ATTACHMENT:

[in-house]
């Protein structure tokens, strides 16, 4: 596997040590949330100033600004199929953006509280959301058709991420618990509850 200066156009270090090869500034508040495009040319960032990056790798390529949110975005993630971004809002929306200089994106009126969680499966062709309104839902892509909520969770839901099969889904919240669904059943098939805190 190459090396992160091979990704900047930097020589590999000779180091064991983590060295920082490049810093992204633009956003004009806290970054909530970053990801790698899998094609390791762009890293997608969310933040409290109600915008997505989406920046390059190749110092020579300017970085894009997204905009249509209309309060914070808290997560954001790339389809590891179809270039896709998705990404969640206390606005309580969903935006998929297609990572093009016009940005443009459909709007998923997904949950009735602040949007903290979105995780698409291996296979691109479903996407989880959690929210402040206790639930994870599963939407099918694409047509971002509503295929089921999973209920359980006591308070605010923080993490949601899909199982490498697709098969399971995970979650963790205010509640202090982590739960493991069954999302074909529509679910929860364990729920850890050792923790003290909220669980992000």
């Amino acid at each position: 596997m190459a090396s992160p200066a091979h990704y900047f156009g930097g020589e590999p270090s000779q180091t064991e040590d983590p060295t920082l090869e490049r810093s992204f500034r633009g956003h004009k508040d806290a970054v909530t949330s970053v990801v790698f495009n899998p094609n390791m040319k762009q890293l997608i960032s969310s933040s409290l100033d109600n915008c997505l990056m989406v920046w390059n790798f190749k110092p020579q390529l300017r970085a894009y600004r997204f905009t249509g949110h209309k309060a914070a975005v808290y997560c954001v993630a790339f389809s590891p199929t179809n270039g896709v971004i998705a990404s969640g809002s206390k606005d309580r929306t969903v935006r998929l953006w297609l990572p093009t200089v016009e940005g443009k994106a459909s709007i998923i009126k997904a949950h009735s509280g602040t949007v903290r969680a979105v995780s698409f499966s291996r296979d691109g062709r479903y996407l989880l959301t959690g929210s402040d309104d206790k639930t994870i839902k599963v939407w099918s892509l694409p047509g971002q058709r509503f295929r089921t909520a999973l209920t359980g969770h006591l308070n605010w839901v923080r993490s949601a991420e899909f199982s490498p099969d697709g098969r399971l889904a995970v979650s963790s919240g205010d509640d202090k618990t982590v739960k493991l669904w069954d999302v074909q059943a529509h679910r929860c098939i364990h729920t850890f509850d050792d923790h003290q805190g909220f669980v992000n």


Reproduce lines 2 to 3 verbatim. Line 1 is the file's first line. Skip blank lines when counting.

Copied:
């Protein structure tokens, strides 16, 4: 596997040590949330100033600004199929953006509280959301058709991420618990509850 200066156009270090090869500034508040495009040319960032990056790798390529949110975005993630971004809002929306200089994106009126969680499966062709309104839902892509909520969770839901099969889904919240669904059943098939805190 190459090396992160091979990704900047930097020589590999000779180091064991983590060295920082490049810093992204633009956003004009806290970054909530970053990801790698899998094609390791762009890293997608969310933040409290109600915008997505989406920046390059190749110092020579300017970085894009997204905009249509209309309060914070808290997560954001790339389809590891179809270039896709998705990404969640206390606005309580969903935006998929297609990572093009016009940005443009459909709007998923997904949950009735602040949007903290979105995780698409291996296979691109479903996407989880959690929210402040206790639930994870599963939407099918694409047509971002509503295929089921999973209920359980006591308070605010923080993490949601899909199982490498697709098969399971995970979650963790205010509640202090982590739960493991069954999302074909529509679910929860364990729920850890050792923790003290909220669980992000």
């Amino acid at each position: 596997m190459a090396s992160p200066a091979h990704y900047f156009g930097g020589e590999p270090s000779q180091t064991e040590d983590p060295t920082l090869e490049r810093s992204f500034r633009g956003h004009k508040d806290a970054v909530t949330s970053v990801v790698f495009n899998p094609n390791m040319k762009q890293l997608i960032s969310s933040s409290l100033d109600n915008c997505l990056m989406v920046w390059n790798f190749k110092p020579q390529l300017r970085a894009y600004r997204f905009t249509g949110h209309k309060a914070a975005v808290y997560c954001v993630a790339f389809s590891p199929t179809n270039g896709v971004i998705a990404s969640g809002s206390k606005d309580r929306t969903v935006r998929l953006w297609l990572p093009t200089v016009e940005g443009k994106a459909s709007i998923i009126k997904a949950h009735s509280g602040t949007v903290r969680a979105v995780s698409f499966s291996r296979d691109g062709r479903y996407l989880l959301t959690g929210s402040d309104d206790k639930t994870i839902k599963v939407w099918s892509l694409p047509g971002q058709r509503f295929r089921t909520a999973l209920t359980g969770h006591l308070n605010w839901v923080r993490s949601a991420e899909f199982s490498p099969d697709g098969r399971l889904a995970v979650s963790s919240g205010d509640d202090k618990t982590v739960k493991l669904w069954d999302v074909q059943a529509h679910r929860c098939i364990h729920t850890f509850d050792d923790h003290q805190g909220f669980v992000n």